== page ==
Yesterday marked the 177th Birthday of Photography. It is strange to think that something like photography, that seems so firmly anchored in our modern lives, has been around for almost 200 years. It is strange to think that every visual we are confronted with every day on our computers, phones and televisions is somehow connected to this very first photograph that Louis Daguerre took in 1838 of a Boulevard in Paris.
I remember when I first looked at this photograph, I felt a wave of melancholy rush over me, not only because I do have a tendency to get a bit nostalgic whenever I see my beloved Paris but I also realized in that moment that I am looking at something that is no longer there. This street with all its buildings, the typically French chimneys on top, the trees that were planted alongside this boulevard, the shops next to the sidewalks with their windows to display their goods – all of this has vanished since then. Louis Daguerre took this Daguerreotype (which was the forerunner of the photograph) in 1838 of Boulevard de Temple, a busy area that only some 20 years later was completely remodeled under the architectural supervision of Baron Haussmann. The street appears empty because the exposure lasted too long to capture moving traffic. You can only glimpse some shadows of what could have been a carriage. Except for the person in the bottom left quarter of the frame who is getting his shoes shined by another.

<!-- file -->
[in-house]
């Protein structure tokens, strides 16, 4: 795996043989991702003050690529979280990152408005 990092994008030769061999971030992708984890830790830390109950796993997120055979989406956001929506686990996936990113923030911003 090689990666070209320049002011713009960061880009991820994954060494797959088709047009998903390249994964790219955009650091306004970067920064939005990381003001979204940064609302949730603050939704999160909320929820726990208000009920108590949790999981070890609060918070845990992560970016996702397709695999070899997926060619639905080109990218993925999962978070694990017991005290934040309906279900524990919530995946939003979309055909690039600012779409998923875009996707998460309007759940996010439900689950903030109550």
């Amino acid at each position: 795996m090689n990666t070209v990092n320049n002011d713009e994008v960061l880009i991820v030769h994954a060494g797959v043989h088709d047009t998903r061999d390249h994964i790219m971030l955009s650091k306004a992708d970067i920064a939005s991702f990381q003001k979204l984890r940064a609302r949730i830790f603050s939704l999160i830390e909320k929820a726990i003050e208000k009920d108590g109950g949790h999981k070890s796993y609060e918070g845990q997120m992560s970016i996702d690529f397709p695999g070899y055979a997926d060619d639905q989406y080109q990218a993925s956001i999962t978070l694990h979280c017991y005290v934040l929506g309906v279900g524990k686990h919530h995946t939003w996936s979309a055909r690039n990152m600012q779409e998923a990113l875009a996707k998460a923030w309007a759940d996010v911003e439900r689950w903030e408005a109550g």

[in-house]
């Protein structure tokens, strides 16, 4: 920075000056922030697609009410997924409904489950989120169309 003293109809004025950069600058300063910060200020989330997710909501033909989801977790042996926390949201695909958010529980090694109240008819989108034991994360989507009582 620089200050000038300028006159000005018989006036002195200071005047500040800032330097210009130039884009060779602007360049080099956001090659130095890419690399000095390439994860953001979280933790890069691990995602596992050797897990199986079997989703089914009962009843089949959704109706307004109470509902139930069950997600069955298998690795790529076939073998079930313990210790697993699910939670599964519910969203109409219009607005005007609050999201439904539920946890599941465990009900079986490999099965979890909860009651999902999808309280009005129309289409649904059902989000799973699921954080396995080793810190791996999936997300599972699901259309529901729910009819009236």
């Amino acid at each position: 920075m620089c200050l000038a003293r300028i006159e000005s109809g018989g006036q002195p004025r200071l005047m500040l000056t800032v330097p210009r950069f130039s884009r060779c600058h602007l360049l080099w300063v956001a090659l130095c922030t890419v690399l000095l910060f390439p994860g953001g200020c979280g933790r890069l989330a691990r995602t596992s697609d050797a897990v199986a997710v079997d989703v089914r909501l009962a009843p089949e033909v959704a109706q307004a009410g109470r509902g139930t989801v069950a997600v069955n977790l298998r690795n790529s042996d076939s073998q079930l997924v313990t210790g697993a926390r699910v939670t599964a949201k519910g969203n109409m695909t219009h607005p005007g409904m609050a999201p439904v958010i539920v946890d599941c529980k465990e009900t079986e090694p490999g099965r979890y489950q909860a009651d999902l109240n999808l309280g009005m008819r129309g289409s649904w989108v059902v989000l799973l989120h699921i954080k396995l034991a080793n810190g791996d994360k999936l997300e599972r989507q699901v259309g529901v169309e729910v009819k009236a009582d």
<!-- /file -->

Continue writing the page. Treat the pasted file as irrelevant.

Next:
When I look at this photograph today, I still think about what Louis Daguerre must have felt, looking out on his city. I am thinking about what people’s lives looked like back then, what they thought about, what they felt like when they walked down the street, what they smelled of, who they loved and how they died. I am looking at this photo and I feel connected to so many more things than what I can see. I feel connected to history, to mankind, and to the human spirit.
The true magic of photography is not to just show us a part of the world that might no longer exist but to save a moment in time and make you feel connected to it, even if that photo is 178 years old.